For the traditional Japanese culture, the concept of acceptance is a fundamental pillar. There are in fact many Japanese words that we would translate with the term “acceptance”. However, the most interesting is ukeireru , which has a particular nuance. It is a philosophy, a way of life. Acceptance of life for what it is, not for what we would like it to be .
Recognizing that something bad has happened or is happening can be relatively simple, but accepting it is another thing entirely. For example, most people (probably) agree that we are living with the dire consequences of a global pandemic, but not everyone is accepting it to the point of agreeing with recommended public health measures or the restrictions put in place by the government.
Living in a society, such as the Western one, where individualism is celebrated, makes it difficult to unconditionally accept anything outside oneself. And the possibility of living happily seems to be slipping more and more out of our reach. But without this inner peace, every day of our life seems to be at the mercy of what happens or will happen. This is a source of stress and makes us live in constant apprehension for the days to come.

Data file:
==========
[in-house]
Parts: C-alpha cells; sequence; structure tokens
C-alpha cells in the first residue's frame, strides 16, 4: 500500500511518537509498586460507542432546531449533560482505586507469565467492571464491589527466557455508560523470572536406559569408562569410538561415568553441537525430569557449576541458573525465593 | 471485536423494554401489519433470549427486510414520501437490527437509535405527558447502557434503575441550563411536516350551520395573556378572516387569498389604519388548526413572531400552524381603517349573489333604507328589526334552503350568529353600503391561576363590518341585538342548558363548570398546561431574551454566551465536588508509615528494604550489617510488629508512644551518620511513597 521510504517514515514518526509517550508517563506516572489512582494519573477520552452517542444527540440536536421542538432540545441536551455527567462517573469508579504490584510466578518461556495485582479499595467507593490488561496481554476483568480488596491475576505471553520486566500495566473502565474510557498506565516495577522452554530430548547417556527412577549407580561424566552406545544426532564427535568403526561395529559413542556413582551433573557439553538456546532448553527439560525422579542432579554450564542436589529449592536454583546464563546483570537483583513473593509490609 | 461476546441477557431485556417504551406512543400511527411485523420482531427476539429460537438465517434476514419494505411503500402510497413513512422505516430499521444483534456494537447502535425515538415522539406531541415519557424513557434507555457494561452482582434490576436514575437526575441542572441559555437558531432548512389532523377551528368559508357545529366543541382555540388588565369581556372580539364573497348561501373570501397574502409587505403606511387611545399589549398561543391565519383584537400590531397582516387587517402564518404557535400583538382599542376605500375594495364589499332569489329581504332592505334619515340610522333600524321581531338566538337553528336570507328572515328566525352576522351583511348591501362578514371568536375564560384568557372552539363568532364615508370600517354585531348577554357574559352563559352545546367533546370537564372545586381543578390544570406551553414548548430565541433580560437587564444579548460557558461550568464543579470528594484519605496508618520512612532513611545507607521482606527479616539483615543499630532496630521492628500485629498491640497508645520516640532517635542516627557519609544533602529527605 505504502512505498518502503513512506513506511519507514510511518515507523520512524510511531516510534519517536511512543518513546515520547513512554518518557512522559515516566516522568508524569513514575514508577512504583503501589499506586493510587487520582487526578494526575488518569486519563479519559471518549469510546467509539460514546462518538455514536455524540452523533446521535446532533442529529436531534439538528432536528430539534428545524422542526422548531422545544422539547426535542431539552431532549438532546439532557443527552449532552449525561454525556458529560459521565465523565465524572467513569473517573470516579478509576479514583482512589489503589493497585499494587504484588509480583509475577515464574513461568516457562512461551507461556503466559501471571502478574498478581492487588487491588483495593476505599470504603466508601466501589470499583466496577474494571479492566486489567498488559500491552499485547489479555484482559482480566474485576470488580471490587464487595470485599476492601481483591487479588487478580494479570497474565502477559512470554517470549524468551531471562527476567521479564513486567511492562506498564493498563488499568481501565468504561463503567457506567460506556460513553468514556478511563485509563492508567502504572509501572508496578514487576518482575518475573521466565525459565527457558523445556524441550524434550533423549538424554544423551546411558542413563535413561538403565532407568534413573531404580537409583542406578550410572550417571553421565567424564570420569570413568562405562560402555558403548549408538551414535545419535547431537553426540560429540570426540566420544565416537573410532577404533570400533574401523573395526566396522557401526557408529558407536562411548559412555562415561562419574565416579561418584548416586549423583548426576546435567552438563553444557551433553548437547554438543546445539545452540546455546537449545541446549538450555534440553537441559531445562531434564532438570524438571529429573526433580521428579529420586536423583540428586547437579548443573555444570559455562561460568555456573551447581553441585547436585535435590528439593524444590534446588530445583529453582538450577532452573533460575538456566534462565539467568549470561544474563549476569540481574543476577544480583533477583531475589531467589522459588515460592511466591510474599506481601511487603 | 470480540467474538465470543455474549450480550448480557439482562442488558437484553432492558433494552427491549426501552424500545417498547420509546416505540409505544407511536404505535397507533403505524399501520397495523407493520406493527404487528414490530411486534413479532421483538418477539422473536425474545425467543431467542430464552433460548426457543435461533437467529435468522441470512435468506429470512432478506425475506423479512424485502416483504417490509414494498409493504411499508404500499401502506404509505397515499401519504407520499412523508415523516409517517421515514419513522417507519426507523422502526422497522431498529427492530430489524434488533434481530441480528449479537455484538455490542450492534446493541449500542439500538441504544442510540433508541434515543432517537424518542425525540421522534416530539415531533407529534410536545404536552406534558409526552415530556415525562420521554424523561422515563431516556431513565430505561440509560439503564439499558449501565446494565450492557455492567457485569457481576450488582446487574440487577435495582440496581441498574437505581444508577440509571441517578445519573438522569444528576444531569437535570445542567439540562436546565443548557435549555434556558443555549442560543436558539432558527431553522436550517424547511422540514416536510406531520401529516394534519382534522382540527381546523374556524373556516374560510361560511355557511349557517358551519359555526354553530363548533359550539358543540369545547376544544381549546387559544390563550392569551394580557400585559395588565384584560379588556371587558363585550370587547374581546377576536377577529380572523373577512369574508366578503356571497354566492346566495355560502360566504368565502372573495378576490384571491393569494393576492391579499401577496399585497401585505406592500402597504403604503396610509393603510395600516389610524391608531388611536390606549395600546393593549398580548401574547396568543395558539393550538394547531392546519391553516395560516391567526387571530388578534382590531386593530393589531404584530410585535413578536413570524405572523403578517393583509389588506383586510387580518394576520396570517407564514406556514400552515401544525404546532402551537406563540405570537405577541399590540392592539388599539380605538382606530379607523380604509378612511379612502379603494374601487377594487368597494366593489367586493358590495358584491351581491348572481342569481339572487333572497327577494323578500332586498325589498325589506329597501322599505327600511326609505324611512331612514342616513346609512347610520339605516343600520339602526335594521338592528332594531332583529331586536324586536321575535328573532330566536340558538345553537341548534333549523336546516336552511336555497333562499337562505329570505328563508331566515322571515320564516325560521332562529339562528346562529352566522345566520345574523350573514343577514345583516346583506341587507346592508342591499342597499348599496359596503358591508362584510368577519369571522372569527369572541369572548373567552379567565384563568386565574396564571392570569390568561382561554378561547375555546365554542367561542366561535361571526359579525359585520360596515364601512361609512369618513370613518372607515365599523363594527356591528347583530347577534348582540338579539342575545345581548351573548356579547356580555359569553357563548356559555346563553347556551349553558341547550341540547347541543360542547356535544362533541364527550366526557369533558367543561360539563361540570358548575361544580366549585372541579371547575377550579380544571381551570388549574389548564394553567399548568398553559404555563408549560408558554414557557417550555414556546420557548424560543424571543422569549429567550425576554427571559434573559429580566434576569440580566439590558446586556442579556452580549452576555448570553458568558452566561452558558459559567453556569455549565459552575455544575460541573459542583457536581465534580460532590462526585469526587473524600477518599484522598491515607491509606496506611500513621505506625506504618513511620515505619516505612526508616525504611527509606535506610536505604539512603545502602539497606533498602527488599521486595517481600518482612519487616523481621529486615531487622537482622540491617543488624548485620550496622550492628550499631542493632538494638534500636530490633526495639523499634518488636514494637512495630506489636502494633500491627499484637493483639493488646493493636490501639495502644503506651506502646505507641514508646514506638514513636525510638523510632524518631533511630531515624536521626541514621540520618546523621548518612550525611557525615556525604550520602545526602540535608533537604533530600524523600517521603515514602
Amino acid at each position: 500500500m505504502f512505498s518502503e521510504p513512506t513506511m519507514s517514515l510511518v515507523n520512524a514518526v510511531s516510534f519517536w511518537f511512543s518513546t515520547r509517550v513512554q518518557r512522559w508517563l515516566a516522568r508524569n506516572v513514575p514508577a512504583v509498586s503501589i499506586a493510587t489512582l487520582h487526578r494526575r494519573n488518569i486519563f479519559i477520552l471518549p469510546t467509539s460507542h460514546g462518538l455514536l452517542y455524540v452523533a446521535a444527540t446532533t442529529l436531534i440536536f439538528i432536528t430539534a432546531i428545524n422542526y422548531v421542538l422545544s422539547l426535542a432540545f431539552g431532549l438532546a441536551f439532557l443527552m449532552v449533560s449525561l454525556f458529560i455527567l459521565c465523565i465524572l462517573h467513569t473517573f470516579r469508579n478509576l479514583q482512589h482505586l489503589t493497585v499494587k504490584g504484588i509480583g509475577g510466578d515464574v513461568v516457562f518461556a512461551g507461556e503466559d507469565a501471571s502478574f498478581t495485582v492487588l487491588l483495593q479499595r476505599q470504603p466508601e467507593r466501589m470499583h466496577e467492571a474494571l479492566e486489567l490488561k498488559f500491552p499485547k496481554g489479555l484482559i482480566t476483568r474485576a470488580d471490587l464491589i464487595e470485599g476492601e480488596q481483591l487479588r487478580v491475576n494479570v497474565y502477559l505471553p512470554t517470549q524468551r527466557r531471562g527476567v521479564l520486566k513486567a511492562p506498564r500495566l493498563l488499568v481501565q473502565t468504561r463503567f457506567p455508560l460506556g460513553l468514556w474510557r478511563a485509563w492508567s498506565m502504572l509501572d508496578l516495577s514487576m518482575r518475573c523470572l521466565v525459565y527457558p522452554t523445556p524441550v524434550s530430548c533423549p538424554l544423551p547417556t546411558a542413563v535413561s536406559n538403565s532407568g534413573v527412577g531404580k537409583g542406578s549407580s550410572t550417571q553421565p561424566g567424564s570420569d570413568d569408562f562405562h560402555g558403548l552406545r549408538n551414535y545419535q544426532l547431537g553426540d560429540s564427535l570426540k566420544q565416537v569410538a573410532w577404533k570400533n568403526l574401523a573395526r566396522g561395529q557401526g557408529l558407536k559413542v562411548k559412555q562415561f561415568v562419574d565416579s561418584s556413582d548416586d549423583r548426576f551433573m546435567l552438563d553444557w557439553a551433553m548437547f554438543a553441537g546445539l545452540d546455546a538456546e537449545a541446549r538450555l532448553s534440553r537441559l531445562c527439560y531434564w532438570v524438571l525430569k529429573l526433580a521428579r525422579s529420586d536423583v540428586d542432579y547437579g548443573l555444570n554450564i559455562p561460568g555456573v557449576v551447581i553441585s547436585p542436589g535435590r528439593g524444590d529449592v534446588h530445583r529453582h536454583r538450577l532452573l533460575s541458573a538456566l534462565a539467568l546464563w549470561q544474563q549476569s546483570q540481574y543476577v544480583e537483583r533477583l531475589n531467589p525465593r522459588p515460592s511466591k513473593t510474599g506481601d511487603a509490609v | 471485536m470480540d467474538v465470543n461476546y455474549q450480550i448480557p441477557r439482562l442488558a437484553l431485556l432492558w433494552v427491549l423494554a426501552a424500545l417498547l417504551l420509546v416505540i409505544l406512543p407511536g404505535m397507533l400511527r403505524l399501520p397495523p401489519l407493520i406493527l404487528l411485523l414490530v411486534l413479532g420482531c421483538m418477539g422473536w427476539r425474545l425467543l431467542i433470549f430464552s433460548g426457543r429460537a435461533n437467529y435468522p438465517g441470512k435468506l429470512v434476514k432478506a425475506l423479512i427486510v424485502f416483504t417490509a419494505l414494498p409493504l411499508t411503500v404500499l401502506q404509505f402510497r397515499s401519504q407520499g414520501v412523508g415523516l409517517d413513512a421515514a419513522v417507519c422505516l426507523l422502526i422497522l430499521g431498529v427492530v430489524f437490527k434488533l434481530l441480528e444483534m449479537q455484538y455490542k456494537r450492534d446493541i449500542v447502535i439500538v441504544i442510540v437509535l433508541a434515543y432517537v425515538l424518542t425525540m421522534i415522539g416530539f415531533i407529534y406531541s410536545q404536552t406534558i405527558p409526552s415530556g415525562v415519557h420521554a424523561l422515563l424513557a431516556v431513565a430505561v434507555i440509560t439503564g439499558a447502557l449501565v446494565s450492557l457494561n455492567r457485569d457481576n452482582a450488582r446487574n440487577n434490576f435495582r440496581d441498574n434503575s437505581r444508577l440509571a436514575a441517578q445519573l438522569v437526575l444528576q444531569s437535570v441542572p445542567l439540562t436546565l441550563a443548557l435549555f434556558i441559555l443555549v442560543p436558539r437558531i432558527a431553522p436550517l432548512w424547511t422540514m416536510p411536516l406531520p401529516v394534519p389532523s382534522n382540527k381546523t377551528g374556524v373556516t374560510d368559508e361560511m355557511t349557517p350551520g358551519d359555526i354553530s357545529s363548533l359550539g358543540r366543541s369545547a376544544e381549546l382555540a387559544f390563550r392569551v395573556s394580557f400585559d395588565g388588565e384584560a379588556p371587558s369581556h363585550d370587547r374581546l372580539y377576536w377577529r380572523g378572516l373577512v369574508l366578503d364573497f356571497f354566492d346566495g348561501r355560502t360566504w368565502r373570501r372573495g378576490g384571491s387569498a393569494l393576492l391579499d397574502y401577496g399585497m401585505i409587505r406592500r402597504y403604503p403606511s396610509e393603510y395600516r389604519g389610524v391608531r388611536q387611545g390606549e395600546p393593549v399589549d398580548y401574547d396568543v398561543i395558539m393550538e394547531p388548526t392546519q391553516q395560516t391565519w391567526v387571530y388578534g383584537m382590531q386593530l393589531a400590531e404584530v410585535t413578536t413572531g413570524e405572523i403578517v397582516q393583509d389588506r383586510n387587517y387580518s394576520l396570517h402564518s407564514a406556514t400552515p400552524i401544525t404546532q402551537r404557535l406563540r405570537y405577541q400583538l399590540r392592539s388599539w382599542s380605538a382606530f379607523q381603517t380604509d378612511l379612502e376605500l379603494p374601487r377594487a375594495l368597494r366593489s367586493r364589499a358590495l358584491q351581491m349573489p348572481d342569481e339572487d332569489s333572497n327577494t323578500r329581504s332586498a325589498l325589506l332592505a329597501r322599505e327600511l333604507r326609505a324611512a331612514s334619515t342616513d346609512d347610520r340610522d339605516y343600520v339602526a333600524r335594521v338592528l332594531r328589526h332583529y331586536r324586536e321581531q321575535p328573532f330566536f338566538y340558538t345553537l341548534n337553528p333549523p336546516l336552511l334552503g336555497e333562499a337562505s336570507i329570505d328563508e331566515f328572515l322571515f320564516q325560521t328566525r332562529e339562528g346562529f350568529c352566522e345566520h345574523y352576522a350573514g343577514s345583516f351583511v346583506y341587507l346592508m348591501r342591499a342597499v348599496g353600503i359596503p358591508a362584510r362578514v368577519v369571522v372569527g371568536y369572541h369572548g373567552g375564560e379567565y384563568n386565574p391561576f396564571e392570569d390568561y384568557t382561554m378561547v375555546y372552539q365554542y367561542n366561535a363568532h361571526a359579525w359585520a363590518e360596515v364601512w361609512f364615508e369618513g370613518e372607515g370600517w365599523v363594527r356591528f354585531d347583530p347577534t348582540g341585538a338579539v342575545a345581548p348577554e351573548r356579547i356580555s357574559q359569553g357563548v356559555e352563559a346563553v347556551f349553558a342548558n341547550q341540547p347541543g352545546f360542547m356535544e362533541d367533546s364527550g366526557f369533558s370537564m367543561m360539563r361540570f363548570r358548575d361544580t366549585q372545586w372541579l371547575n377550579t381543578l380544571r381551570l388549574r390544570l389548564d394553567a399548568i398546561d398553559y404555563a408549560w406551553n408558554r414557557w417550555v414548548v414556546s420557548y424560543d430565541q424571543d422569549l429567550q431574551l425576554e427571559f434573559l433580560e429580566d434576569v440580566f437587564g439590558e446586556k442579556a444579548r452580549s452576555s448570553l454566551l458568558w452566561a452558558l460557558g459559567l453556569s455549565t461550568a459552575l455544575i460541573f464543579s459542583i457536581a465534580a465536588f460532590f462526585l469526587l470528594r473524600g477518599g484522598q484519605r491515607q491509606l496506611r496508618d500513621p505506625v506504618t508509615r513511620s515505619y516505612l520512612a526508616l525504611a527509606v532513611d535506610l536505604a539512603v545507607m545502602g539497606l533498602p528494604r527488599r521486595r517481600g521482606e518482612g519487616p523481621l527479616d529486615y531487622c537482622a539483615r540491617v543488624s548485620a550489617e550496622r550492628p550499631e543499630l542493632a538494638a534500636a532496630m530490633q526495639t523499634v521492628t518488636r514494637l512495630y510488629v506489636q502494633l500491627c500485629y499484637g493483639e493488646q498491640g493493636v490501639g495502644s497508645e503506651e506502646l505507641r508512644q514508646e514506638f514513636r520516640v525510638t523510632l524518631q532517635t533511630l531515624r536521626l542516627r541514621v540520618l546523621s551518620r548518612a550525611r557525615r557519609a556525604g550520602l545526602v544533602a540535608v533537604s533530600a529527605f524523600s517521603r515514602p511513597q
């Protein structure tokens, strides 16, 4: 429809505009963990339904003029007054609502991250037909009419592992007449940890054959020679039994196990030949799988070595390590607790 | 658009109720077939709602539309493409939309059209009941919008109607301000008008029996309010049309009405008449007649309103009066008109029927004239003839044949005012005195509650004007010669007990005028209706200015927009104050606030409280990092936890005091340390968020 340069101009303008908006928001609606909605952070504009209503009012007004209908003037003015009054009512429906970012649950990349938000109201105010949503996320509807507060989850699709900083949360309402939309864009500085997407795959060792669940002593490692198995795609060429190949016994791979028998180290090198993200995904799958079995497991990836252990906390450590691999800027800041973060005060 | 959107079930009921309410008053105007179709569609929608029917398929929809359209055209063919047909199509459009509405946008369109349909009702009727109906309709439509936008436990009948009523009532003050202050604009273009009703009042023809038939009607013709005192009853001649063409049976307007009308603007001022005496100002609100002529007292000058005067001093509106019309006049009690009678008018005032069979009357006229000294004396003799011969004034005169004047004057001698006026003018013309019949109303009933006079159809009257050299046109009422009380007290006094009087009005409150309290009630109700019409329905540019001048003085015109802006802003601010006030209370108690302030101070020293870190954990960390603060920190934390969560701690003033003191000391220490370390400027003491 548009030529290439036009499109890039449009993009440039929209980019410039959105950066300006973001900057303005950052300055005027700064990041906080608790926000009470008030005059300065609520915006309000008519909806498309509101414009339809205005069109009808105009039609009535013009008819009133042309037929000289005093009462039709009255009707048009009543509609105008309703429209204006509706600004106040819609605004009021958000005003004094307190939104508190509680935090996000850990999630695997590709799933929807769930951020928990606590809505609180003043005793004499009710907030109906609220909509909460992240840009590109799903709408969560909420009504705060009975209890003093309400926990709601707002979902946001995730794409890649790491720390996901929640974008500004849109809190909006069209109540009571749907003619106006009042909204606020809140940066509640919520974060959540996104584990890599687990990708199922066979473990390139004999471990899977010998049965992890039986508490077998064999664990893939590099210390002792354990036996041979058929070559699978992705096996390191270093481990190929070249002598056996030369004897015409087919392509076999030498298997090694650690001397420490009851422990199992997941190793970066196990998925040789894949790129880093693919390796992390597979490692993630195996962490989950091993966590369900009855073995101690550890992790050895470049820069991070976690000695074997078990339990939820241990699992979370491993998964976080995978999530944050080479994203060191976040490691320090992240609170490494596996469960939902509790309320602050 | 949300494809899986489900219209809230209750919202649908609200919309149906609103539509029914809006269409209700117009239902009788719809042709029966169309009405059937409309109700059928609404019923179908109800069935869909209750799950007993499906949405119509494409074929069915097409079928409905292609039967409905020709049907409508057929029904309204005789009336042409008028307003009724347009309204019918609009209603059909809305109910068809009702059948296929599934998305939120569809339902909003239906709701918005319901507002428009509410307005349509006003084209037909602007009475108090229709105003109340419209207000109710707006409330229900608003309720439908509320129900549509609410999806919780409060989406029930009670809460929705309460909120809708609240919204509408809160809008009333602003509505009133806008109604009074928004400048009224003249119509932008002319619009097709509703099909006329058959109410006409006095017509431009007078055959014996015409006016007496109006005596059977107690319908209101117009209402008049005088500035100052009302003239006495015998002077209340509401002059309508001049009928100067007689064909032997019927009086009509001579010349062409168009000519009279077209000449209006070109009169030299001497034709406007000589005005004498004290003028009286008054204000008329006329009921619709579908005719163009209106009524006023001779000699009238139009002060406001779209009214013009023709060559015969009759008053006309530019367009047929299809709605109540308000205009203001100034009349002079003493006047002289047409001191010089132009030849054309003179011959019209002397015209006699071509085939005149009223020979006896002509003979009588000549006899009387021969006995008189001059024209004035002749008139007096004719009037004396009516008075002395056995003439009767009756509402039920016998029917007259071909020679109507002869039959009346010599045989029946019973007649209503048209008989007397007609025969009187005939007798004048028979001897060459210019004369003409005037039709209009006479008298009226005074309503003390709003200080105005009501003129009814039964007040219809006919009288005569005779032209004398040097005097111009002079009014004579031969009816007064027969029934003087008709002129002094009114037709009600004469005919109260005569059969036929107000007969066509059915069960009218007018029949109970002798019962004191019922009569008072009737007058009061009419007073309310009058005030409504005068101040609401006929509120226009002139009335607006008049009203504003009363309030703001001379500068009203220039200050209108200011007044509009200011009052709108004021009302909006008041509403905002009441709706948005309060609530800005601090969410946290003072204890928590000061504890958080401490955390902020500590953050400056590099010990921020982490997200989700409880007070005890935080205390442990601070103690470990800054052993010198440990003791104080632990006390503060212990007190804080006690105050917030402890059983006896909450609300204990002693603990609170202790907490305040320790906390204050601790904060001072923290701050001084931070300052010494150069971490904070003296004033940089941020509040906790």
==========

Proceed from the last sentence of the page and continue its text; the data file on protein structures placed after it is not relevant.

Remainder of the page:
Following the practice of ukeireru , you are invited to focus on self-acceptance, acceptance of events and people around him. Ukeireru means accepting reality and create contexts that broaden the narrow, limiting and exhausting perspective of the self.
Once you have learned to accept what surrounds you as it is, you can then observe the world from another perspective, and to understand that one is only a part of the whole. The basis of this practice lies in accepting not having any control over everything that happens : trying to minutely control one’s life leads to a cycle of existential unhappiness and fatigue.